Do your best to avoid getting sick. When you’re sick, you’re stressed, and being under stress can raise your blood sugar. Also, when you don’t feel good, you’re likely to not eat properly. Wash your hands with soap and water often so that you don’t spread germs. “We recommend diabetes patients have a sick-day kit at home. Fill it with soup, sugar-free cough drops, tea things that will make you feel better and that you can access easily,”
Avoid packing on the pounds. Managing your type 2 diabetes during the holiday season can be tricky. Many seasonal treats are loaded with carbohydrates that cause your blood sugar to rise. Plan your meals and pace your special treats so that you don’t greet spring a few pounds heavier. Even a small weight gain makes it more difficult to control your diabetes and blood sugar levels.
Keep an eye on your feet. Diabetes can cause a loss of feeling in your toes and feet. Protect them with the right winter footwear, especially in snow. Apply moisturizer to your feet to keep your skin healthy. Inspect them regularly, and if you notice an injury that doesn’t heal, seek medical attention. Don’t wait. Also important warm your hands. “If your hands are cold, you may have to warm them up to get a good blood sugar reading,” Wash them in warm water before testing.
Don’t skip your workouts. It can be hard to get motivated to exercise in winter. But exercise is an important part of diabetes blood sugar control. It helps if you dress in layers when you’re exercising outdoors in the cold. Or join a gym where you can work out indoors. Another option: Work in exercise at home by taking the stairs, lifting weights, and exercising to videos.
At this moment I have to deal with the summer heat and my type 2 diabetes
When the hottest days of summer hit, people with type 2 diabetes need to pay close attention to their condition. Here's how to savor the season without health worries.
Summer conjures up images of backyard barbecues, pools and beaches, street festivals, stargazing, and more. But summer heat can add to the problems faced by people living with type 2 diabetes. In fact, studies have shown that during a heat wave, emergency room use by people with diabetes increases. And while most people with diabetes are aware that extreme heat poses a danger, they may not always know when to take precautions..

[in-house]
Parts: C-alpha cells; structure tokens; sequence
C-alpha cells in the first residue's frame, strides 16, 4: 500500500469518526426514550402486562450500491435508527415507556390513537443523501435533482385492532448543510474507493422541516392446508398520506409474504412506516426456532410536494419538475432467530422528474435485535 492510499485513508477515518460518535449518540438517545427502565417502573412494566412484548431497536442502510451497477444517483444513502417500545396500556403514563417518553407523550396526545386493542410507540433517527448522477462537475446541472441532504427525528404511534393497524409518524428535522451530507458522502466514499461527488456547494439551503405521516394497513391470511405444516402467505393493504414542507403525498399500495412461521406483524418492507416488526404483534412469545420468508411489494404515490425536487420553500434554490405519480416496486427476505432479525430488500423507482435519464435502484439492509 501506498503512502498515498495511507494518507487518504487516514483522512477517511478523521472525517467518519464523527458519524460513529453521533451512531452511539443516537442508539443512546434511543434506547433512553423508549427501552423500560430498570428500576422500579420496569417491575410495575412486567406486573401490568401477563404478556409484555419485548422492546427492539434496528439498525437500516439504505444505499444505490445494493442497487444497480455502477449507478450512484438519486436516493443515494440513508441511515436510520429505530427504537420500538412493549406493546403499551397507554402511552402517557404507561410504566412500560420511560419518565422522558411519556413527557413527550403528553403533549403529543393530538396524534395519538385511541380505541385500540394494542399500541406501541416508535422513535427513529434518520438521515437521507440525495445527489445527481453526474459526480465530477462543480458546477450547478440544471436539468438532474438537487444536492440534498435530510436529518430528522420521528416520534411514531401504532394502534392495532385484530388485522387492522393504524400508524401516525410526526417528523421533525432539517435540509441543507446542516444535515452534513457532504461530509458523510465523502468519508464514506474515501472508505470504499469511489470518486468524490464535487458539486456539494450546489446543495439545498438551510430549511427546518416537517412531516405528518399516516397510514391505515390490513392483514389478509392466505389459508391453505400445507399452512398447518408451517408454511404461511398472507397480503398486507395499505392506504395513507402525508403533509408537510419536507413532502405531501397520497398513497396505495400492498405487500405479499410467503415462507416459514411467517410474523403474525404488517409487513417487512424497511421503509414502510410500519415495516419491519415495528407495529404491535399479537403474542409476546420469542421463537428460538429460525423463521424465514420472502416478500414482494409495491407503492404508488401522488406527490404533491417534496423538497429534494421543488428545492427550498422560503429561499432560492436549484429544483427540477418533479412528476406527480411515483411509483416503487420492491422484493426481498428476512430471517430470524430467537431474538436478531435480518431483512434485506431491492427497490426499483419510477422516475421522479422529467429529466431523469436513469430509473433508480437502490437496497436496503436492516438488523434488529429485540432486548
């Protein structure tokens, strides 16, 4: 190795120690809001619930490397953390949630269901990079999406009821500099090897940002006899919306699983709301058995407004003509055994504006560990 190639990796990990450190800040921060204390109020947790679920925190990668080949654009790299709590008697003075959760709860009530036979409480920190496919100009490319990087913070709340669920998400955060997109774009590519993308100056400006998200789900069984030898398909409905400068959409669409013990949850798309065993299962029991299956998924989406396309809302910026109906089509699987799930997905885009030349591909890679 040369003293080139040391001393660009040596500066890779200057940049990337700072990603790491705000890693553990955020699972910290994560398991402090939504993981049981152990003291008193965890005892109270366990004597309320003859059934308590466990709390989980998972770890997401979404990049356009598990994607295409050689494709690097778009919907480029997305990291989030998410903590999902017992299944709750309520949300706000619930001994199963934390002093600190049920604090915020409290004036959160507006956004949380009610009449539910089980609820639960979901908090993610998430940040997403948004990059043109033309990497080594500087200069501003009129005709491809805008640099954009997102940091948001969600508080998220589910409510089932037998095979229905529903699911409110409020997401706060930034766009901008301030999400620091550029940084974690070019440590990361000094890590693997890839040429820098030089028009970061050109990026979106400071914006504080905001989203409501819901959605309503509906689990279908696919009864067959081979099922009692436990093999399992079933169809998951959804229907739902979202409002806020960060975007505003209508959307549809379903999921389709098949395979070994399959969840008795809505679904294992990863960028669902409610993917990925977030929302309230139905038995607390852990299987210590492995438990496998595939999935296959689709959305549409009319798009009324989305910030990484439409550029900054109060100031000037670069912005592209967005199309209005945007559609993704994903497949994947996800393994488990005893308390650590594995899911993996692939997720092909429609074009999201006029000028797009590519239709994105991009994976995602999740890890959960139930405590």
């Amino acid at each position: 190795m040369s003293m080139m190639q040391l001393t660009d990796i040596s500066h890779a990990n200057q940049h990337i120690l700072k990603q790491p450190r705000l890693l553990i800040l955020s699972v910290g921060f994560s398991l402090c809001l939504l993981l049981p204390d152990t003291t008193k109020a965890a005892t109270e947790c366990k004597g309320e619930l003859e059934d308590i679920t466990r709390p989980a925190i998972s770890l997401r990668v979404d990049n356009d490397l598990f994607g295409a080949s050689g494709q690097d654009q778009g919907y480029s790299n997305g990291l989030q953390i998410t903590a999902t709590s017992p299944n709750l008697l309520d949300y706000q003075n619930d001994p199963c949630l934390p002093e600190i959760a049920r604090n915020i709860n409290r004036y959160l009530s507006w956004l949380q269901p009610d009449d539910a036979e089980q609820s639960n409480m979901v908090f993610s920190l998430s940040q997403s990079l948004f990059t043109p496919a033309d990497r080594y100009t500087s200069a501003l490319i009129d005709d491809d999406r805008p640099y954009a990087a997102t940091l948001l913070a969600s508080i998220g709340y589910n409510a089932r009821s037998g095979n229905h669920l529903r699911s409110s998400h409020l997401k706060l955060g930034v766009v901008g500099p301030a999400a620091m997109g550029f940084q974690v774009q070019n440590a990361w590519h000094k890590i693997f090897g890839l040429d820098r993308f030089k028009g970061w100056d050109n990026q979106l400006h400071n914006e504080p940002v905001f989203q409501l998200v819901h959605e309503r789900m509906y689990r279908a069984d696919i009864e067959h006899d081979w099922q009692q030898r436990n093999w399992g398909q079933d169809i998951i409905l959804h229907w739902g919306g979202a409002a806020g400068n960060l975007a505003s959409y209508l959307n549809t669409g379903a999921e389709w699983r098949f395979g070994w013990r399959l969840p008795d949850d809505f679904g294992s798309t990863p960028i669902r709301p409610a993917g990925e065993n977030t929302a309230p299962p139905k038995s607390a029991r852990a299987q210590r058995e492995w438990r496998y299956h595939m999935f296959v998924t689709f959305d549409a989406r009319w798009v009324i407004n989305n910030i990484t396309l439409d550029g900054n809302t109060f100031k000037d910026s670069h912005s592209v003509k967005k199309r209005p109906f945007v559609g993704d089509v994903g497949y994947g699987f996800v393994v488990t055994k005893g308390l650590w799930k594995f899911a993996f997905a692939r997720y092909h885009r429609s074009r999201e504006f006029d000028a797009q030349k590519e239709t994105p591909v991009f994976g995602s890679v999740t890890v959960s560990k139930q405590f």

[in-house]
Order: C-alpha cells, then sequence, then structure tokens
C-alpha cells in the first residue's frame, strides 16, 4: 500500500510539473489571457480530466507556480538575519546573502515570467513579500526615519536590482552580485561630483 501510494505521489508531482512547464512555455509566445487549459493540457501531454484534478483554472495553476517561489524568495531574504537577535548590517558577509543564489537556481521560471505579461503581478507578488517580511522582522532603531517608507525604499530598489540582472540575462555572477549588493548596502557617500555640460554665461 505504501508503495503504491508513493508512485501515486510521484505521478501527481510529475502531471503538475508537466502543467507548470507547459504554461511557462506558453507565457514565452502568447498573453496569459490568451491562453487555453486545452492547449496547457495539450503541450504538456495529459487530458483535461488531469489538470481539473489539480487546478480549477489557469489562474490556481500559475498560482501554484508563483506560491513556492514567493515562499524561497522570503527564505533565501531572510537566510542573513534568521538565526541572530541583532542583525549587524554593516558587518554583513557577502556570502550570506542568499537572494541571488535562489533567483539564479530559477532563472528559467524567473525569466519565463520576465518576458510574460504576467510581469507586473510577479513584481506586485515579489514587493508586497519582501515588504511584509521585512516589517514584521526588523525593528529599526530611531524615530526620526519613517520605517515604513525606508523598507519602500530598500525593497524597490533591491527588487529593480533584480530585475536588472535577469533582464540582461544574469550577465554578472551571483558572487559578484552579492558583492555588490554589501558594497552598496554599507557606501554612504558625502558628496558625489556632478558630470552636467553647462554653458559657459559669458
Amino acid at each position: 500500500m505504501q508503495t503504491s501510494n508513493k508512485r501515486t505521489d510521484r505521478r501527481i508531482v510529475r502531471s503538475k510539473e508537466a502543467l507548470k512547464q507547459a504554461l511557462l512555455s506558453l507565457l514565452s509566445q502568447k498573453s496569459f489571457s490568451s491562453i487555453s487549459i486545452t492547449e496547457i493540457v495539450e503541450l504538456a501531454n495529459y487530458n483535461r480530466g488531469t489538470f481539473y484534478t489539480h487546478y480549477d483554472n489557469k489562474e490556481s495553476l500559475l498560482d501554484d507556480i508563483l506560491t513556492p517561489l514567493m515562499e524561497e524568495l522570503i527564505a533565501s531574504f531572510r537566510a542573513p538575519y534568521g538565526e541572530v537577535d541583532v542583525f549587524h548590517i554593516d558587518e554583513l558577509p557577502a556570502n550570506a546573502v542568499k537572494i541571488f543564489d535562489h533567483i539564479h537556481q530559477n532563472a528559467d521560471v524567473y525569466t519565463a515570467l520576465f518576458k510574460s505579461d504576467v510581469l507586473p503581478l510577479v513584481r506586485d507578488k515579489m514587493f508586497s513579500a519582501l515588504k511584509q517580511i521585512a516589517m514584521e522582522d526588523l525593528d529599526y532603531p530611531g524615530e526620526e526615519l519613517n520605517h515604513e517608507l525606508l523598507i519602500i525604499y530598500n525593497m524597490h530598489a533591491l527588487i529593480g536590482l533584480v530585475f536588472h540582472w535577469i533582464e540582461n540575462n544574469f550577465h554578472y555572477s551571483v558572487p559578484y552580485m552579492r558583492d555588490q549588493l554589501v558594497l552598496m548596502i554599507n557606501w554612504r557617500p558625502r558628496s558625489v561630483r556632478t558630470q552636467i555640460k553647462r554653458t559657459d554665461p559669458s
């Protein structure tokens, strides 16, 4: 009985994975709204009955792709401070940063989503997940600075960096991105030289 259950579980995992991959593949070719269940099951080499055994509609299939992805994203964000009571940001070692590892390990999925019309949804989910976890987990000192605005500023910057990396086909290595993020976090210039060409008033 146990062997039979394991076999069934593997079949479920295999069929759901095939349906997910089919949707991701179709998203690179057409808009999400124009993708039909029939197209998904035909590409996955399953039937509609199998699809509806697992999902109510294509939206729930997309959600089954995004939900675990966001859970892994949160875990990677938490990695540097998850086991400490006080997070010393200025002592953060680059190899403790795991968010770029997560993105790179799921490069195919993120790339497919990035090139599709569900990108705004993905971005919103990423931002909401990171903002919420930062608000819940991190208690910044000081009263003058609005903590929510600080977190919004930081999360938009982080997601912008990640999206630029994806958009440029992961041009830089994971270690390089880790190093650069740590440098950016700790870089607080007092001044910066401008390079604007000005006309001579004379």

If you have diabetes, the high heat and humidity of summer can be difficult for your body to manage. The problem with hot weather is the combination of temperature and humidity.
Elderly people are at particular risk, but people of all ages with diabetes should be aware of summertime dangers. These include dehydration, heat exhaustion, and foot problems.
Dehydration is your enemy
Everyone, regardless of their health status, should make sure they drink enough fluids during the summer. People with type 2 diabetes, however, face an additional challenge because when their blood sugar levels are too high, they may be passing more urine than usual which means they are losing fluids more quickly. Add sweating into the mix and you have a recipe for speedy fluid loss. Certain medications, such as metformin (Glucophage), also increase the risk of dehydration.
If you are out and about on a hot summer day, make sure you have enough of these beverages on hand to stay hydrated:
- Water or seltzer
- Sugar-free lemonade or other drinks
Also, avoid alcoholic drinks and caffeine. Alcohol and caffeinated drinks are usually okay in moderation but too much of either one can cause you to lose more fluids. And remember to bring along snacks in case your blood sugar drops.
Diabetes and Heat Exhaustion If you’re going to be outside, be alert to these symptoms of heat exhaustion:
- Fainting or near-fainting
- Sweating to excess
- Muscle cramping
- Cold, clammy skin
- Rapid heartbeat
Check blood glucose levels often. Aim for checking four times each day and before you drive.
With the proper precautions, people with type 2 diabetes can get through the summer and enjoy summer activities with no worries.
The Old Sailor,